Talk about an urban legend in every sense of both words.

Beginning in late 1982 and reaching a crescendo of panic and hysteria in the Spring of 1983,

elementary and middle-school playgrounds, classrooms, cafeterias from Alief all the way to Aldine were gripped with dread. Even the tough kids were scared, one former HISD pupil remembered decades later. Each and every child in pretty much every school in Harris County believed that each day at school might be their last — and not for reasons of expulsion or weather- or pandemic-induced school closure.

Instead, thousands upon thousands of Houston-area schoolkids feared that they would be murdered at school — and in those relatively innocent days, this was not the rational fear it all-too-sadly is today. Instead, they feared being set upon by a roving mob of vicious kids only slightly older, if at all, than they were.

And the name of this almost-entirely fictitious band of juvenile delinquent marauders?

The Smurfs.

That’s right the adorable little blue gnomes of the then-popular after-school cartoon. Per playground legend, their name had been commandeered by a gang of pitiless children who, purportedly over the death of their beloved leader, the one they called Papa Smurf, were all hopped up on Smurfberries and hell-bent on wreaking random vengeance on an entire city.

The gang’s preposterous name only enhanced their sinister image — after all, per the “Boy Named Sue” principle, members of a gang self-confident enough to brand themselves after cuddly Belgian cartoon characters just had to be absolute psychos.

And like we said, this was not confined to one school or even sections of Houston — it was everywhere, but only in Houston. Kids in San Antonio, Austin, Dallas — they probably would have busted a gut laughing Houstonian Smurfophobia.

The Smurfs were almost never schoolmates of any of the kids who were scared of them. They were always either enrolled in (or expelled from) schools one or two neighborhoods away. They were a faceless, anonymous, pitiless “other.” If you went to Holub Middle School, the Smurfs attended Alief Middle; if you were at Alief, they were from Holub, or maybe they were from schools in nearby neighborhoods like Sharpstown, Missouri City or Fondren Southwest .

The hysteria reached such a fever pitch, Newsweek magazine, then a leading national print media source, ran with the story:

It started out innocently enough: in January [1983] a Houston TV station reported that several juveniles believed to be called “the Smurfs” had been arrested for a series of petty crimes. Before long though, rumors were sweeping elementary and junior-high schools that a vicious gang was terrorizing youngsters and murdering principals all across the city. The marauding Smurfs were variously reported to be wearing blue body paint or black jackets, carrying knives or machine guns. Some students said kids wearing sky-blue clothes were in danger; others insisted that sky-blue clothing would ward off attack. At the Aldine school district, the Smurfs were said to be hiding out in restrooms. “Some of our sixth graders refused to go to the bathroom,” said district spokesperson Judy Williams. Attendance in some schools dropped. Frantic parents deluged administrators with calls. “One of my friends was so scared she moved back to Philadelphia,” reported Janie, a seventh grader at Fondren Middle School.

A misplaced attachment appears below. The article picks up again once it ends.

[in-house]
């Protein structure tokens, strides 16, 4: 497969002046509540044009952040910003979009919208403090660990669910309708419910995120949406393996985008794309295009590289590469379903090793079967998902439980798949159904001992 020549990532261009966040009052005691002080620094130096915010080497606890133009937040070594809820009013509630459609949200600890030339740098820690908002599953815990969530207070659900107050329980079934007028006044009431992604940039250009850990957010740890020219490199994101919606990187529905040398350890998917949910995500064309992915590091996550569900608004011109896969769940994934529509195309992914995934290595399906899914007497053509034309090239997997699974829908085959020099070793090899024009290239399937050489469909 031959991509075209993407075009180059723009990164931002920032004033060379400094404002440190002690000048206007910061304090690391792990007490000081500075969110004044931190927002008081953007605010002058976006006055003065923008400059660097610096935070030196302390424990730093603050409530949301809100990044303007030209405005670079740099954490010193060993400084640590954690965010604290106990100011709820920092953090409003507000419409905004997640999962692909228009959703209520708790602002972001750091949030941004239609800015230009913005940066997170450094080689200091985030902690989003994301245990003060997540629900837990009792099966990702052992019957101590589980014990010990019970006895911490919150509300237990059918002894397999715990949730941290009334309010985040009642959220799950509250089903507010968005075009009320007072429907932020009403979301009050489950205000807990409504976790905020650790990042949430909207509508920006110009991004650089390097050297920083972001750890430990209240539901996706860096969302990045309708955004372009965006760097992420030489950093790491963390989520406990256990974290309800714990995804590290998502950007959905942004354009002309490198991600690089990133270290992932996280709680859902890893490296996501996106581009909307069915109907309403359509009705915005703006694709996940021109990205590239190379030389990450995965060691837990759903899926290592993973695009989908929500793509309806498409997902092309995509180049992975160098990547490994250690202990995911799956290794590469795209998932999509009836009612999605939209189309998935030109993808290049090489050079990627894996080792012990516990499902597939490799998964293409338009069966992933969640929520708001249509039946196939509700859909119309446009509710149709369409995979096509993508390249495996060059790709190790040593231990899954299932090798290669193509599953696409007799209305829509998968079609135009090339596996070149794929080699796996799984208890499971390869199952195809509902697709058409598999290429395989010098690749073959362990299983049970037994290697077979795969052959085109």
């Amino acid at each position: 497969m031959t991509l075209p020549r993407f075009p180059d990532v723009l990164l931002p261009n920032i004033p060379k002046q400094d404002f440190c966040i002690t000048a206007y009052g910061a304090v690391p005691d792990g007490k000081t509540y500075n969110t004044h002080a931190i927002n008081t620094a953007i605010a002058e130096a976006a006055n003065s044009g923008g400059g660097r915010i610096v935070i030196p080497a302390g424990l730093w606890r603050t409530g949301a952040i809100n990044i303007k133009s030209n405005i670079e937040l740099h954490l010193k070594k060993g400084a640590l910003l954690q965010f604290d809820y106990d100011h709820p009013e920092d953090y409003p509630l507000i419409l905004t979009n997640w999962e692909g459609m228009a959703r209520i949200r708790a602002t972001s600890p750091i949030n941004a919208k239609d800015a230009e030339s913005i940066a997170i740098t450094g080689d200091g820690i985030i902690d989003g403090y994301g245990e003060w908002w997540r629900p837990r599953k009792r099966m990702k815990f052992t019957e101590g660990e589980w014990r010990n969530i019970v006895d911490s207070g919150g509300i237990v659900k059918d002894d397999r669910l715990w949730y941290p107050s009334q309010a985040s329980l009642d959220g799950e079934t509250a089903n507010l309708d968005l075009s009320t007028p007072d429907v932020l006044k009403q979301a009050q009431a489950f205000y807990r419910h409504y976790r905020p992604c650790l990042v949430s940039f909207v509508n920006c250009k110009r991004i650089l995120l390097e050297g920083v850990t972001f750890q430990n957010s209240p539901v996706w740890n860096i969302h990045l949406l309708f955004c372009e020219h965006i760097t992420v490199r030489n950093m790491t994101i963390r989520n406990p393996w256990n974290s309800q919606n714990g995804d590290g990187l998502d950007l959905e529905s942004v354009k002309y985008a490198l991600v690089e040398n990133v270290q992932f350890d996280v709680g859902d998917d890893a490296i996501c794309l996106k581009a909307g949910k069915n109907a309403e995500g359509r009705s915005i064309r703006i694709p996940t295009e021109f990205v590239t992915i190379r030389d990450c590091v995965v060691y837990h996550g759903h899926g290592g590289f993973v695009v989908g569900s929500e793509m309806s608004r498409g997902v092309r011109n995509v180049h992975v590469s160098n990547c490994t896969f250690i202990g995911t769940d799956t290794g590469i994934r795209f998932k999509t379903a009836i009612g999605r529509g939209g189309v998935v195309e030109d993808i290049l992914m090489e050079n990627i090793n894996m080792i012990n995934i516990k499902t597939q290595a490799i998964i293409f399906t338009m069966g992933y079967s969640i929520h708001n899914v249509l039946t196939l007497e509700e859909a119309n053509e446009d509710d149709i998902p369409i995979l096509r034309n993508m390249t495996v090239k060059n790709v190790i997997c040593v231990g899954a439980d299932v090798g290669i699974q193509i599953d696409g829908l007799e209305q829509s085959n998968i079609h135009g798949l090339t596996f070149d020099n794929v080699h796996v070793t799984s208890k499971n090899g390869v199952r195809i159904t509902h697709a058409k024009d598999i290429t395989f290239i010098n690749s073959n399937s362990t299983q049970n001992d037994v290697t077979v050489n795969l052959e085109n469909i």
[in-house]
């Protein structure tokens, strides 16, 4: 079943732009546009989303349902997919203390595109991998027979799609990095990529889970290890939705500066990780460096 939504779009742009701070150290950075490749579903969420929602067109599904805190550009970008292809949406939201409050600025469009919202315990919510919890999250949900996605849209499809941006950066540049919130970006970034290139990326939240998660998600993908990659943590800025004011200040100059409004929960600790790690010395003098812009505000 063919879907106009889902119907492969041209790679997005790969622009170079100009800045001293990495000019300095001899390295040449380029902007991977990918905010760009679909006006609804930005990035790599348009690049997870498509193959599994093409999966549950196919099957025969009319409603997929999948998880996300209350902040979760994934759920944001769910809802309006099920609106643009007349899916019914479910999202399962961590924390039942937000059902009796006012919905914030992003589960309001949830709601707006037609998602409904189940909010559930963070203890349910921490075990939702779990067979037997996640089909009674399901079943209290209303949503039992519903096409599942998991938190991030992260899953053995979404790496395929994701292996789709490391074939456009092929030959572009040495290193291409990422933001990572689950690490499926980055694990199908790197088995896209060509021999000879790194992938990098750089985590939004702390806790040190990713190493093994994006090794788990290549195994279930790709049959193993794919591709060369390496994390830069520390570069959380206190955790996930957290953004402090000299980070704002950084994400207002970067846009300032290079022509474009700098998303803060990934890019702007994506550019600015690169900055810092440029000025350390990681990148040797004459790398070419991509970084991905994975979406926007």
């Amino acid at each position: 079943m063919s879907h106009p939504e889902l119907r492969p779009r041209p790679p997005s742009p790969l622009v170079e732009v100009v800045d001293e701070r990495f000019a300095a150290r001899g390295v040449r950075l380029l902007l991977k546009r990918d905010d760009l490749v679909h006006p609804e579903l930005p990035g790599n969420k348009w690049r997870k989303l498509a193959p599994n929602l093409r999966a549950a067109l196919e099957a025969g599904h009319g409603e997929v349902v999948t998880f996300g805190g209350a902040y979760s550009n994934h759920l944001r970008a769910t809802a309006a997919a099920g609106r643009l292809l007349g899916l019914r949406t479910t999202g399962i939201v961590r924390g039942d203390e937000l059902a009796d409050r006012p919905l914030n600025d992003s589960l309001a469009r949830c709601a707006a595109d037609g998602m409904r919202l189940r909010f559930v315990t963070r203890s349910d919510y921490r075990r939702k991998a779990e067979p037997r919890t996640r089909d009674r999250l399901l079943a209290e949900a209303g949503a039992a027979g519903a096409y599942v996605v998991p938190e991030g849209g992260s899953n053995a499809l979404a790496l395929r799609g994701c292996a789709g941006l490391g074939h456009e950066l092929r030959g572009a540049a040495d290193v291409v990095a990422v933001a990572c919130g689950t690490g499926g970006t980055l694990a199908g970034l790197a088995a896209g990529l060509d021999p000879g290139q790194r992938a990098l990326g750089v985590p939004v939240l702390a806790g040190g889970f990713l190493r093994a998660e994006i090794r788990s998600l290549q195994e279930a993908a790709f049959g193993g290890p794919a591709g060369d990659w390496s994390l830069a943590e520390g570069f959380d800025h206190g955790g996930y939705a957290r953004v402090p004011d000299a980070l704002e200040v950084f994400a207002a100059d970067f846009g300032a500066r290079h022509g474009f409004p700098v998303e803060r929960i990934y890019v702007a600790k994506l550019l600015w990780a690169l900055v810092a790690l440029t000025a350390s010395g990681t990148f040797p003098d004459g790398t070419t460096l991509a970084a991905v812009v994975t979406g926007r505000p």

Recently Houston police charged about 40 youngsters and 7 adults with Smurf-related goings-on — mostly burglary and petty theft — but wearily insisted that the Smurf gang had never been in the Houston schools. “Kids desperately wanted to believe [that the Smurfs were there] — they wanted some excitement,” said Franklin Turner, principal at the Johnston Middle School, who, according to the rumors, had been murdered by the Smurfs. At the Welch Middle School, meanwhile, Principal Bill Morgan decided to fight fantasy with fantasy. Morgan announced over the school’s public-address system that Garfield the cat and the Greatest American Hero were on their way to protect the students.

Bear in mind this was a decade before the Internet, so these rumors spread solely by word of mouth or over the phone and completely out of sight or earshot of any adult. Kids from rival schools would meet on playgrounds or talk to their cousins from across town on the phone and the stories grew ever more elaborate and terrifying. (The parlor game of “Telephone” comes by that name for a reason.)

You can easily imagine conversations like these:

Kid 1: I hear the Smurfs hide out in bathrooms.

Kid 2: No, they only attack at recess.

Kid 3: No you dipstick, they always come at lunch.

Kid 4: Unh-uh, stupid! they get you on your way home!

Kid 5: Yeah! And they chop your head off!


Kid 1: All I know is, I am writing a G on my hand.

Kid 2: Why?

Kid 1: Because it stands for Gargamel, dummy. That’s like you when you show a crucifix to a vampire!

Kid 3: What-ev-errr.

Troy Davis, a student from Lakewood Elementary in the North Forest ISD, recalled that his school carnival was a “ghost town because of rumored Smurf attack.” The Smurfs really had it in for Lakewood, Davis reported, because years earlier, it was whispered, a Lakewood teacher had killed a Smurf, and so out of fears of a sky-blue Game of Thrones-style “red wedding” of an event, kids, teachers and parents alike all stayed home, and many a sno-cone went unsold that day.